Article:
THERE are few systems in the body that influence our physical, psychological and emotional well being as much as the nervous system.
While much of our national health agenda is understandably dominated by heart disease and cancer, chronic conditions of the nervous system such as multiple sclerosis and motor-neurone disease also occur with high frequency in the Irish population along with neuro-psychiatric disorders such as depression, psychosis and dementia.
All pain (physical and psychological) is generated by the nervous system, further explaining its ever-growing interest to doctors, researchers and the pharmaceutical industry.
Prevention and cure
One cruel aspect of neurological disease is that unlike most tissues and organs in the body, the nervous system tends not to repair itself very well, meaning that once it’s damaged, it can be extremely difficult to alleviate the effects of such injury. Given the debilitating nature of most neurological illnesses and that many of their adverse effects are not retrievable, it’s vital to take steps to reduce our risk of these disorders before they ever arise.
Diet and lifestyle
Happily, even though our knowledge of how to repair the nervous system remains quite poor, the measures we can take to protect it are becoming increasingly clear, with many related to our everyday diet and lifestyle.
For example, folate (available from green leafy vegetables and fortified milks and breakfast cereals) and vitamin B12 (available from animal products like dairy foods, meat, fish and poultry) have both been associated with improved brain function, while high alcohol intake (which depletes these B vitamins) has been associated with increased risk of depression, psychosis, early onset dementia and physical movement disorders.
Whatever the precise mechanisms at work here, good intakes of these B vitamins and the foods which contain them are associated with improved mental and physical agility as we age, marking them out as key elements of the neuroprotective diet.
And then there’s vitamin D, a nutrient which most Irish people don’t get enough of. One of vitamin D’s critical roles is to help control the immune system — without it, our immune-cells become over-activated, producing an excess of the nasty chemicals they normally use to wipe-out invading bugs.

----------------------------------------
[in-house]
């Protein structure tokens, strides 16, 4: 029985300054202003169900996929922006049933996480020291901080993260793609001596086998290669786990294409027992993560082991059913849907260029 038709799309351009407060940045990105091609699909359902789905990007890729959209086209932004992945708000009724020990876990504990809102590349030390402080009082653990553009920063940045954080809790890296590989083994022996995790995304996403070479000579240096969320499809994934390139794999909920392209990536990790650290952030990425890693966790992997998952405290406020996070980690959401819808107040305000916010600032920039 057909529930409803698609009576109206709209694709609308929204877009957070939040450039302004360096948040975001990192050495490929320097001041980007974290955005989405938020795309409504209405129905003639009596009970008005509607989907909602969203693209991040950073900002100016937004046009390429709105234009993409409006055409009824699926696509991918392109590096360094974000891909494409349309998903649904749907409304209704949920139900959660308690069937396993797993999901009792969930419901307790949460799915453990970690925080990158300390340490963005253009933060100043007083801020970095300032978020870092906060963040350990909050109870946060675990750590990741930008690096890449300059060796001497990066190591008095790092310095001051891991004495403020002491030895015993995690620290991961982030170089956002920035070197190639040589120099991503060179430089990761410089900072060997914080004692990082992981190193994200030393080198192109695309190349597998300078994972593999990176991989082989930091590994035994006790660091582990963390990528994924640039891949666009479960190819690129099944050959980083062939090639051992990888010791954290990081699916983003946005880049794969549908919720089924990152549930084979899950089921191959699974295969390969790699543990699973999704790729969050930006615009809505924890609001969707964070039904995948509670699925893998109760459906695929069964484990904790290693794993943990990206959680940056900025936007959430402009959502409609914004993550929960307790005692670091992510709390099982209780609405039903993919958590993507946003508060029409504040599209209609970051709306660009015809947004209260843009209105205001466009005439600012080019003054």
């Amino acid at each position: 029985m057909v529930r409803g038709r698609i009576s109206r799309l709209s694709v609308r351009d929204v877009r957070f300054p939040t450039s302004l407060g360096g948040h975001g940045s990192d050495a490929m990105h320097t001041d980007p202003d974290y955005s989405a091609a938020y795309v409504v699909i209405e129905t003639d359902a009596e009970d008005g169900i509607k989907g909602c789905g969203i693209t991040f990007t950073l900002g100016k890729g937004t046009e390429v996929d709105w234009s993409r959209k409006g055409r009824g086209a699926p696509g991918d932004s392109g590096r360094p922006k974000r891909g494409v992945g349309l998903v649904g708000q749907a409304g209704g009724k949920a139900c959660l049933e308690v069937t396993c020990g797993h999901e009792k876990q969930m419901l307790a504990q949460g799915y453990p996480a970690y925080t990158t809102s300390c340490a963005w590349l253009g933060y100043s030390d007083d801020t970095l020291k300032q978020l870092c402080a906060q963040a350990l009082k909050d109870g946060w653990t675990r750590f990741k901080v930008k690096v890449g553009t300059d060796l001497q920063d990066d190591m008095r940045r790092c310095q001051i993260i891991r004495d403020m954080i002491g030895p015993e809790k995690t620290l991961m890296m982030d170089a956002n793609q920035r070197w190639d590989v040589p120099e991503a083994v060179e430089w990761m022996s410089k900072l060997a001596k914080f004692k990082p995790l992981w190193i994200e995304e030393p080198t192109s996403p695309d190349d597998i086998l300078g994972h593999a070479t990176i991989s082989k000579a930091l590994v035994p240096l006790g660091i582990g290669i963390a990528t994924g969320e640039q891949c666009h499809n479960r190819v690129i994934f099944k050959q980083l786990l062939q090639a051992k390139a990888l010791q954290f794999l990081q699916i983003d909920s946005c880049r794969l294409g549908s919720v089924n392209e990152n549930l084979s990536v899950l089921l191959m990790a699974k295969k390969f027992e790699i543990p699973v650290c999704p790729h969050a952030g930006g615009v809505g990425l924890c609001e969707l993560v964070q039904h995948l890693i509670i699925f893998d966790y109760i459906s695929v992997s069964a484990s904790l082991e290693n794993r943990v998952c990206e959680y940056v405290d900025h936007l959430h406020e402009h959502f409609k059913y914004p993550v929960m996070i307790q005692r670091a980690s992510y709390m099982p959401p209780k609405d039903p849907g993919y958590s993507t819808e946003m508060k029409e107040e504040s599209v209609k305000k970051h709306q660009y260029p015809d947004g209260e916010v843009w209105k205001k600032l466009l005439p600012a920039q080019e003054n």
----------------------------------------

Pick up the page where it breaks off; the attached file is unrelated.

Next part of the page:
The net result of such unregulated “inflammation” is damage to surrounding tissue, including cumulative and irreparable damage to brain and nervous tissue, a cascade of events that’s associated with increased risk of early-onset dementia and multiple sclerosis.
While some foods contain decent amounts of vitamin D (eg. fortified milks and breakfast cereal, oily fish, liver), they usually don’t provide enough in their own right, highlighting vitamin D supplementation as a further important neuro-protective strategy.
Another clever way of minimising the potentially adverse effects of inflammation on our nervous system is to increase our oily fish intake. There’s plenty of evidence to show that high intakes of Omega-3 fats from oily fish such as mackerel, herring, salmon and sardines, are linked to reduced inflammation and improved mental processing as we age. It’s also been suggested that Omega 3 elicits improved blood flow to the brain, and possibly regulate the “excitability” of brain and other nervous tissue, further enhancing their neuro-protective properties.
Even where the over-agitated immune system has already produced an excess of damaging chemicals, nearby brain and nervous tissue can still be protected by neutralising these nasty substances. Increasing our intake of antioxidants, meaning that maximising fruit and vegetable intake, especially dark berry fruits, may provide additional defence against neurological damage and dysfunction.
So, quite apart from their other health benefits, optimising fortified milk, fortified breakfast cereal, oily fish and fruit and vegetable intakes; taking a vitamin D supplement and keeping an eye on our alcohol consumption should go a long way towards shielding us against the debility of neurological disease. Given the potentially devastating alternative, the case for doing so (especially as we age) seems compelling.
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